Club helps members forge bonds, career paths through participation

6 months ago
Summer Lebel
Mercury Staff

The UTD Color Guard spent the first month of the fall preparing for its first exhibition of the semester at the Day for Kids event in Mesquite.

Last fall, a small group of students, led by Yathip Mindy Chokpapone, a neuroscience junior, officially started the Color Guard. Chokpapone, who has been involved with guard since the beginning of high school, said she hoped to find others who were interested in the sport.

Guard historian Kendalyn Aldridge, an arts and performance senior, said Chokpapone started to seek out fellow students during the spring semester of 2015. Aldridge said the fledgling club then met with a color guard director with the Plano Independent School District, who supplied equipment and helped them find funding.

While color guards often accompany a marching band or drum corps, UTD’s Color Guard is a variation known as Winter Guard. A winter guard performs indoors with a typically pre-recorded background music track. During the performance, they spin and toss the equipment in sync with each other, occasionally switching from one piece of equipment to another. The equipment traditionally includes flags, sabres and rifles, though other pieces may be included occasionally.

“My favorite thing about guard is that it’s a beautiful mixture between theater and dance,” Aldridge said. “It’s a different way to tell a story that’s more than just saying it out loud or doing body work. You have an extra piece of equipment that can also convey emotions that you don’t get from anywhere else.”

Chokpapone said the club practices as a group for two hours every week to prepare for exhibitions, with their first one scheduled on Sept. 17.

The Guard is also doing at least one exhibition per year in collaboration with the group the director from PISD runs. Chokpapone said they hope to have a competitive team in the next few years.

The club prepared the same basic choreography for their first exhibition of the year that was used for its show last spring. After fall recruitment, the choreography was expanded to accommodate their growing membership.

Chokpapone said creating the choreography was a group effort.

“Basically, I made the rough draft of the choreography, then I went in and asked everyone else to contribute their ideas because I’m just a person and I have favorite things I like to do, so I tend to repeat a lot of things,” Chokpapone said. “Other people like other things and they’re able to put that in. That’s pretty much what this club is; it’s just everyone together making a show.”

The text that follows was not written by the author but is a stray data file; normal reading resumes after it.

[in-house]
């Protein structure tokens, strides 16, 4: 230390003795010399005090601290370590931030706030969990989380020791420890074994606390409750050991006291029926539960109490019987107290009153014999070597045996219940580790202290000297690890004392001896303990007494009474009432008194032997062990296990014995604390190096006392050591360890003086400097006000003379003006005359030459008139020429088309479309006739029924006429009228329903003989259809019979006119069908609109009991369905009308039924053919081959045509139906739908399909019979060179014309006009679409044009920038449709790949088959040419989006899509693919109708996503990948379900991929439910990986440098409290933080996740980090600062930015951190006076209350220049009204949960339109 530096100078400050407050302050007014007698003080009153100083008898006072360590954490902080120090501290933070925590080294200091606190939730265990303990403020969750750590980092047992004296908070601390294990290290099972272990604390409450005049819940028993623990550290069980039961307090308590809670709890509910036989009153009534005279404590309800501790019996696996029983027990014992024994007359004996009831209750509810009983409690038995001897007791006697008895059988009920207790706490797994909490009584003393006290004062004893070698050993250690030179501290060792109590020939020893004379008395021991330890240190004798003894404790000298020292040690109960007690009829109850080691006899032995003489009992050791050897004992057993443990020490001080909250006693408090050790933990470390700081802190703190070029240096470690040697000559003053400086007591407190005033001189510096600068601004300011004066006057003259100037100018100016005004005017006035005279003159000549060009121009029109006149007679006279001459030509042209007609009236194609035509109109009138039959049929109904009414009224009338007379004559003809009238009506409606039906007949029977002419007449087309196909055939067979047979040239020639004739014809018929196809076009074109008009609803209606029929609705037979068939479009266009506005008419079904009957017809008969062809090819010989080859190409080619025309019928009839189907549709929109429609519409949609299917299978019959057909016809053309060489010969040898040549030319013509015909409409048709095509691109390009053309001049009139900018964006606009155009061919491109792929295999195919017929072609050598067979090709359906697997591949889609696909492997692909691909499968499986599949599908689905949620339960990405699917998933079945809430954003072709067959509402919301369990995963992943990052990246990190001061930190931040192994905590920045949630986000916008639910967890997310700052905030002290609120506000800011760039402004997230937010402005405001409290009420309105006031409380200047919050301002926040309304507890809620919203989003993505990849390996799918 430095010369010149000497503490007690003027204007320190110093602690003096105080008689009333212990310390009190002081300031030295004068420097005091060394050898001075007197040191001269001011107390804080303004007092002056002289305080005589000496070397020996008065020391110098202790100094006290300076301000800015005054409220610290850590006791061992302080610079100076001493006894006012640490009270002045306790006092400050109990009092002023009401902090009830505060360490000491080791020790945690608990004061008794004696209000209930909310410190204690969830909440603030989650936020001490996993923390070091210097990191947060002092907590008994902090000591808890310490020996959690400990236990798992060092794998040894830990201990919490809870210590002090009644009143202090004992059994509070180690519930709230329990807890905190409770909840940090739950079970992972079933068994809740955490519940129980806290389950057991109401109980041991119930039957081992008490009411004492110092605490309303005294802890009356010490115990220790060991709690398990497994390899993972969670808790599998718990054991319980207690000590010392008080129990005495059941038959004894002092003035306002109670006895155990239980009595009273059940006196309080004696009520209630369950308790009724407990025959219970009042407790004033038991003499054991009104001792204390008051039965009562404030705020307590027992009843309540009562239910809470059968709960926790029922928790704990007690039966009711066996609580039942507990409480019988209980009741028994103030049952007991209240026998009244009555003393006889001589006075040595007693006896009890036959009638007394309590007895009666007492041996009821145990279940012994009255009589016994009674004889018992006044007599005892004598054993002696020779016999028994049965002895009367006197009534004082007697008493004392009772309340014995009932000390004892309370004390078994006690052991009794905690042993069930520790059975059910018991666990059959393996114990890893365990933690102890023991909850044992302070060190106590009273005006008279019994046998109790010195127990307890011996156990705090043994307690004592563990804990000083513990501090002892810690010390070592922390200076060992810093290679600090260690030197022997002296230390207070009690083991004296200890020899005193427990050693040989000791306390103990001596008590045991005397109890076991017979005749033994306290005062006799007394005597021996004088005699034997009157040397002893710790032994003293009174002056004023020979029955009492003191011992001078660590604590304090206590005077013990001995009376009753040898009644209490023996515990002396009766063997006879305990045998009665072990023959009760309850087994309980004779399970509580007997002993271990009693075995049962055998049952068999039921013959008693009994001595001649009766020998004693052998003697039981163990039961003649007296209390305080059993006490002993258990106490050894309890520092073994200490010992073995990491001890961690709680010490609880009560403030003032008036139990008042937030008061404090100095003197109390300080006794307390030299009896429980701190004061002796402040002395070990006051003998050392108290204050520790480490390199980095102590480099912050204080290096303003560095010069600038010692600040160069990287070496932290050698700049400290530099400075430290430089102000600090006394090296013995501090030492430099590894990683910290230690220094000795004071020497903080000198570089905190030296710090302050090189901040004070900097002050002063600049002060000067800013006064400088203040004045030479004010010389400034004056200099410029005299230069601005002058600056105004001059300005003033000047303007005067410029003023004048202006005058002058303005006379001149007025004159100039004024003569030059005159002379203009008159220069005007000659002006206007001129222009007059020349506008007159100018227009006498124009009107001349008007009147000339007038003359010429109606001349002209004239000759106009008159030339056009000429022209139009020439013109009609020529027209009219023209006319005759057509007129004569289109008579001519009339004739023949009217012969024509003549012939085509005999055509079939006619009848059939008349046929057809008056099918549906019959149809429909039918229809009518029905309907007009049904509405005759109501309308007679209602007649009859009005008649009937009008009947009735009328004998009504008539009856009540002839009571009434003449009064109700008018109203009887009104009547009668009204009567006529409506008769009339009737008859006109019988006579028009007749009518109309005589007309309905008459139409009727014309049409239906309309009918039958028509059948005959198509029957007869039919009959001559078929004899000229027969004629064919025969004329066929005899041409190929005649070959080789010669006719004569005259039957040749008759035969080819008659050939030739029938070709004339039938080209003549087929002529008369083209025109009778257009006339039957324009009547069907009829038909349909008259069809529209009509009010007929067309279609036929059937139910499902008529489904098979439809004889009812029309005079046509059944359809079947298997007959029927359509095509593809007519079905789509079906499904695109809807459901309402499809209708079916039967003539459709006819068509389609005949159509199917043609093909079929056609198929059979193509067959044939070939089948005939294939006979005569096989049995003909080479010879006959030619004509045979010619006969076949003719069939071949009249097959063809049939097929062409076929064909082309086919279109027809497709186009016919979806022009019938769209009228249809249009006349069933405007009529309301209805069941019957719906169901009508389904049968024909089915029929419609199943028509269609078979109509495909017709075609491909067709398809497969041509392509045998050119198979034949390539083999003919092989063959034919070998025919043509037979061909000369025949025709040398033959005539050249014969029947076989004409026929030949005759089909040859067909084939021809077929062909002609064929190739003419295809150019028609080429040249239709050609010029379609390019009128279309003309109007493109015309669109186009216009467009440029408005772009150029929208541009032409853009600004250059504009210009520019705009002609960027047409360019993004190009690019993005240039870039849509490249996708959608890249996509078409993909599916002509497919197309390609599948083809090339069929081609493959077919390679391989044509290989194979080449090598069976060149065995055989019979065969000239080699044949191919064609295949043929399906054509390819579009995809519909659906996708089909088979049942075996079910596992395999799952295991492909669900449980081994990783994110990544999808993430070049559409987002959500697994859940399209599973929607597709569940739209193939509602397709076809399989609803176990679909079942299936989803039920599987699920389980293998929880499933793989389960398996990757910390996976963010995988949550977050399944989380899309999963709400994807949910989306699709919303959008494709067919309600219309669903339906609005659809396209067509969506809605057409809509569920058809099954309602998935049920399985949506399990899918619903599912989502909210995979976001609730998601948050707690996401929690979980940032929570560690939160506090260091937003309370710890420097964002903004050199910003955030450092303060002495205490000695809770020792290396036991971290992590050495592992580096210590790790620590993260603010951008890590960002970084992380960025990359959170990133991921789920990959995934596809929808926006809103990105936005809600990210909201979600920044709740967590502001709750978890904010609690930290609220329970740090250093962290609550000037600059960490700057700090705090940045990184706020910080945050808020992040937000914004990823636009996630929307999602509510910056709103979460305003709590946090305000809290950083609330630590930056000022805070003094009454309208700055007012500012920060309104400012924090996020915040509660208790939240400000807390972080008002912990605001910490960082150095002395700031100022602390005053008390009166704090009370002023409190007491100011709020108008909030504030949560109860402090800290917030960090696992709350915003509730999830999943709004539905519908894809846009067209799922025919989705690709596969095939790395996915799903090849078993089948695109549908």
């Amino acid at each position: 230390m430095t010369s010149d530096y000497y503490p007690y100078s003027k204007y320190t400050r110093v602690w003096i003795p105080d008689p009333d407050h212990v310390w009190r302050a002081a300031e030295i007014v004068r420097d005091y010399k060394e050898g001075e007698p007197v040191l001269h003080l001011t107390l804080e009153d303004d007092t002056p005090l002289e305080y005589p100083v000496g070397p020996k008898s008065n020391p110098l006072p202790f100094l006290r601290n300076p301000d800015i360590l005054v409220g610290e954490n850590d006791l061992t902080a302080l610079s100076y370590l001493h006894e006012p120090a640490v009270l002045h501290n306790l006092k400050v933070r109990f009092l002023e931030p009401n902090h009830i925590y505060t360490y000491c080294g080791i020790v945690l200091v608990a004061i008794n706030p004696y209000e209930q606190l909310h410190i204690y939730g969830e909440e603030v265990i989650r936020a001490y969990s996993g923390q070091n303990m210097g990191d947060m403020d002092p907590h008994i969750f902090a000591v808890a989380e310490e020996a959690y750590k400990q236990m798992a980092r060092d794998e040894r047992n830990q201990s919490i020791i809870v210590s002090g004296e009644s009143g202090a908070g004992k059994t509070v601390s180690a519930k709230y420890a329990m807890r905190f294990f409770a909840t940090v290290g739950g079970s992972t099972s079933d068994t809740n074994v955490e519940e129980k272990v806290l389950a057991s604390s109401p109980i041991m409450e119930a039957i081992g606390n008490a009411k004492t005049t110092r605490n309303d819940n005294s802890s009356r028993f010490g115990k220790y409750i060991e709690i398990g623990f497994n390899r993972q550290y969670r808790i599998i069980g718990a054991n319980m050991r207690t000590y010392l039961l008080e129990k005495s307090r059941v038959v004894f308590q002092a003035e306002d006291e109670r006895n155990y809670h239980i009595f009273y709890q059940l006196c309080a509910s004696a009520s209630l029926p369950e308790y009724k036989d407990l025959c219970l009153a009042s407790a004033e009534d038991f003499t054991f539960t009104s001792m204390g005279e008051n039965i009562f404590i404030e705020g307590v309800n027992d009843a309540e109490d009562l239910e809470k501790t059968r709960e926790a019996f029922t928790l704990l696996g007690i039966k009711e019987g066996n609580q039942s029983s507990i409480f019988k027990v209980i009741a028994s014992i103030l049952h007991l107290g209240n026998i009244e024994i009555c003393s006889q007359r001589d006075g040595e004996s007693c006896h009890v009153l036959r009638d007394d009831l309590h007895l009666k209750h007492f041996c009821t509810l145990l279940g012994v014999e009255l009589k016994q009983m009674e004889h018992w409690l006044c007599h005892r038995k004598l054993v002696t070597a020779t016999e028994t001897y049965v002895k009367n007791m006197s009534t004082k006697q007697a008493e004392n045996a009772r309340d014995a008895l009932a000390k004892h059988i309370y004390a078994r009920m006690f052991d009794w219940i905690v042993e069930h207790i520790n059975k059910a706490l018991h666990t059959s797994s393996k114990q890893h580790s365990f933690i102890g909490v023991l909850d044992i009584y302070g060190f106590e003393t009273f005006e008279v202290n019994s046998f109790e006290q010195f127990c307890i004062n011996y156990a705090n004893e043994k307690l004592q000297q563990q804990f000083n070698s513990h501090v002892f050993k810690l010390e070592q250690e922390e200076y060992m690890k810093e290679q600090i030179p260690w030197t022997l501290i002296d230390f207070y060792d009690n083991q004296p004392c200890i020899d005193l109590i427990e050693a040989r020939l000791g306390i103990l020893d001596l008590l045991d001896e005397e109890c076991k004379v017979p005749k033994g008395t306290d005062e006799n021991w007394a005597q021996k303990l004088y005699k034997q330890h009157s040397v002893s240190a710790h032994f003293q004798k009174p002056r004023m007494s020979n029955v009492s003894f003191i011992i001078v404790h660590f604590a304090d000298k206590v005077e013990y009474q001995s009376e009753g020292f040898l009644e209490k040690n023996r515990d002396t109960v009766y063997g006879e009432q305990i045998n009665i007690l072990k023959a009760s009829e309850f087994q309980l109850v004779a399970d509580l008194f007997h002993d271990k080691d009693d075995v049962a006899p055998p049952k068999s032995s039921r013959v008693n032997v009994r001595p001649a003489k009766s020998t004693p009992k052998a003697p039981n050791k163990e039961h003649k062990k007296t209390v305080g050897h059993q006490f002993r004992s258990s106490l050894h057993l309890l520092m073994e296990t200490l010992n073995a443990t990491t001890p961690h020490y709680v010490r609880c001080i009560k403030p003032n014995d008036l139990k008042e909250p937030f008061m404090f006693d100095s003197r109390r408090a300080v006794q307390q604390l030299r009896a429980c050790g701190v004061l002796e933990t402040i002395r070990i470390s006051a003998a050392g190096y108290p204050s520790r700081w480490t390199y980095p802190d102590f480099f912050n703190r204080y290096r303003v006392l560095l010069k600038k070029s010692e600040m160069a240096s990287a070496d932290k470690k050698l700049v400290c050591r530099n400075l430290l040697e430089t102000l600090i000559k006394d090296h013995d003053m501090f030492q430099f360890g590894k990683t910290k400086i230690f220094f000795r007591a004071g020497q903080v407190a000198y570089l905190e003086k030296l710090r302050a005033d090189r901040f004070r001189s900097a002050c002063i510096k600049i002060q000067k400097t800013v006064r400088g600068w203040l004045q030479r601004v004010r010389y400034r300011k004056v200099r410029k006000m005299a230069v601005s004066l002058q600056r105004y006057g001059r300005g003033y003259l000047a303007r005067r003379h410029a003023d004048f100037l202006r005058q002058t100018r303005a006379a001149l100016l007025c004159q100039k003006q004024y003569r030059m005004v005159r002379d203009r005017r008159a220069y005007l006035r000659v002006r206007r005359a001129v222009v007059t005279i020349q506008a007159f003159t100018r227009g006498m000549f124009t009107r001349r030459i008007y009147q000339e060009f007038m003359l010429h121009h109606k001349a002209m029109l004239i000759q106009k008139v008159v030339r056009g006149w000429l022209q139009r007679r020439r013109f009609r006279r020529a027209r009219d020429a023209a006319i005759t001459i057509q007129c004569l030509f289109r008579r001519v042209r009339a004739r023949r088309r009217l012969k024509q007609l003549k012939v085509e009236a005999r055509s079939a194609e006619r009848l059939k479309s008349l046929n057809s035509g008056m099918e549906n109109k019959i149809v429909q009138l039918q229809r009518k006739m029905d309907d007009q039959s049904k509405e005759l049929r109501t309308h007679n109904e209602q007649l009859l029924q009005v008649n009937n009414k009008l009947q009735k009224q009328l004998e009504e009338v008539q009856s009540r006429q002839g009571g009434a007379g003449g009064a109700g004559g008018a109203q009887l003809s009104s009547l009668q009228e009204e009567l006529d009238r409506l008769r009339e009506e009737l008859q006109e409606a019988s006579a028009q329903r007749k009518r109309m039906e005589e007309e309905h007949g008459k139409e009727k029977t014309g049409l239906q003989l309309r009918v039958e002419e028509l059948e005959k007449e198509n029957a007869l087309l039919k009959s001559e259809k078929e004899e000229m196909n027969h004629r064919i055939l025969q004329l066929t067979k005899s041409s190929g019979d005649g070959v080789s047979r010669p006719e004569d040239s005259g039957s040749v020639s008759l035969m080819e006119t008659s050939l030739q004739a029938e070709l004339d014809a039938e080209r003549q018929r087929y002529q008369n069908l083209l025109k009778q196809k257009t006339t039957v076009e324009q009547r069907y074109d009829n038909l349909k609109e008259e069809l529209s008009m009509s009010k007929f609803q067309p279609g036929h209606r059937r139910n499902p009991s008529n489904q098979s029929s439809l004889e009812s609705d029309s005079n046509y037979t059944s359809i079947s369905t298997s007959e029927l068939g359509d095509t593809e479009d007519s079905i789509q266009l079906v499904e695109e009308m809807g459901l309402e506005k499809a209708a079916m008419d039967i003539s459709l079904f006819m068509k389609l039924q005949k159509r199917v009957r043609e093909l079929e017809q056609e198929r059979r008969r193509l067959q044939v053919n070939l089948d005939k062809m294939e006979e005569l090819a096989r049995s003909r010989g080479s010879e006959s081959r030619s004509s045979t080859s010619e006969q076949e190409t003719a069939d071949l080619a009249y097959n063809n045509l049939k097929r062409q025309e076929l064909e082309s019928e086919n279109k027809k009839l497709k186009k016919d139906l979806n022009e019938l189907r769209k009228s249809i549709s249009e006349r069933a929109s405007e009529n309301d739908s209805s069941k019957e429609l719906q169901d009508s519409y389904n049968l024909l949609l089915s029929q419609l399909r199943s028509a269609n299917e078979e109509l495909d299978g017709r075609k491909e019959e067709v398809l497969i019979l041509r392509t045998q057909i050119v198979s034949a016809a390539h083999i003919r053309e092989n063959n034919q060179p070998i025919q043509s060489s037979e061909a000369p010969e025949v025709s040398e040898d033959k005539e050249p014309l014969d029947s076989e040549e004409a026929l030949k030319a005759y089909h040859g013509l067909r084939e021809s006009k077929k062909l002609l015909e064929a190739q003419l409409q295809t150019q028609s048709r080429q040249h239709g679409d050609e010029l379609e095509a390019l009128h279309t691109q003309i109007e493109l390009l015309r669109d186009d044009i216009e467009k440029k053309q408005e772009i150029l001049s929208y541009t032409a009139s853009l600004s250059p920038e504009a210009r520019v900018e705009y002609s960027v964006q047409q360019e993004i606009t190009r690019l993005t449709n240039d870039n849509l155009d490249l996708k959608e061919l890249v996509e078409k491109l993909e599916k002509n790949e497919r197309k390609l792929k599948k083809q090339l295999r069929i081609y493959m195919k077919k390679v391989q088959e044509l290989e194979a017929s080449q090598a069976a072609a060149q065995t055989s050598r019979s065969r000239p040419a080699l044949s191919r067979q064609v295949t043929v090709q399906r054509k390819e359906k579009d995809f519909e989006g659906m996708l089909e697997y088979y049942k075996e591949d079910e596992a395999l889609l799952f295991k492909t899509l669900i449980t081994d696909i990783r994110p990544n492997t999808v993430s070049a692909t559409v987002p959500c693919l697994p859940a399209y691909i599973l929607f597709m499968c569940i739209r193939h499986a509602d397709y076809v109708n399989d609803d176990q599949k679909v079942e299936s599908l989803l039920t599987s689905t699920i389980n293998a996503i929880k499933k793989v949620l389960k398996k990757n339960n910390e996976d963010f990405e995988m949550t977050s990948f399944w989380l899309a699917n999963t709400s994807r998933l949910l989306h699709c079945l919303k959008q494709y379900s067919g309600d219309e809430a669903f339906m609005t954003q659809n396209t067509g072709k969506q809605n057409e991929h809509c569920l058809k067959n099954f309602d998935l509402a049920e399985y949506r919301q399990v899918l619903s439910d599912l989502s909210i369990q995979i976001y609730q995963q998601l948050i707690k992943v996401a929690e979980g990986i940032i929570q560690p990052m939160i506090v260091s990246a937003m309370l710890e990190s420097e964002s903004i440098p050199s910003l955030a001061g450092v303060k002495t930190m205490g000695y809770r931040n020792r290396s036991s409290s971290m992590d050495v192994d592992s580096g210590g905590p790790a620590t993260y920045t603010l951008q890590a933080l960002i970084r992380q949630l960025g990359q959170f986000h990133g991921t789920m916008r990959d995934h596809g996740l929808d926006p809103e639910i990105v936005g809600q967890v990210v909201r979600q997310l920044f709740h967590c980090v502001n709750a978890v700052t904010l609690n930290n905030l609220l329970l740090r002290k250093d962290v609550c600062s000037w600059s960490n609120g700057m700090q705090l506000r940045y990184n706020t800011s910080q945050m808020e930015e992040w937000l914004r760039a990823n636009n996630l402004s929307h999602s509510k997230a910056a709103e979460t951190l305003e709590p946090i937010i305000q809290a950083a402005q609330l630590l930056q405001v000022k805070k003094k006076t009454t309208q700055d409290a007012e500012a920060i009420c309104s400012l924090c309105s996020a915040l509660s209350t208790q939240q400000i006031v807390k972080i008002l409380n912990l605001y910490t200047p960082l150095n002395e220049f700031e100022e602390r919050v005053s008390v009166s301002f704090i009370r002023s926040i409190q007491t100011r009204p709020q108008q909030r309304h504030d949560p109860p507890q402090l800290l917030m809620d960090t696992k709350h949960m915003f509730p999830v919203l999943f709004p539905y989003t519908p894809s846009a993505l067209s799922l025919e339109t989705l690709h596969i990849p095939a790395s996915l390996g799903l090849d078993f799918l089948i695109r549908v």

Sarah Perkins, a mechanical engineering sophomore and the club’s treasurer, said although the exhibition performance may seem effortless, people may not realize how challenging the sport is physically.

“It’s actually really intense and it’s a work out when done properly,” Perkins said.

Perkins said due to the group nature of the club, a close bond is formed between the members while preparing for exhibitions.

“It really is a pretty tight-knit group and we do kind of become like a family as time goes on and the season drones on,” Perkins said.

Danika Lelina, the club’s vice president, said being in guard during high school and college helped her decide what she wanted to study at UTD.

“That’s when I really realized that somewhere in the future I want to teach something, because I found being a section leader my senior year, I really liked teaching, whether I was teaching guard or something else,” said Lelina, a sophomore math major. “Color Guard basically helped me find my path through life.”

Though the club has several members who started in guard early in high school, it accepts interested students of all skill levels. Students who are newer to the sport prepared for the Sept. 17 exhibition alongside the longtime veterans.

Aldridge, who began participating in guard during her freshman year of high school, said one of the most important things when starting out is accepting imperfections.

“Guard is only what you make of it,” Aldridge said. “You have to be open to it. It’s one of those things where you start off and you have to know it’s okay to make mistakes.”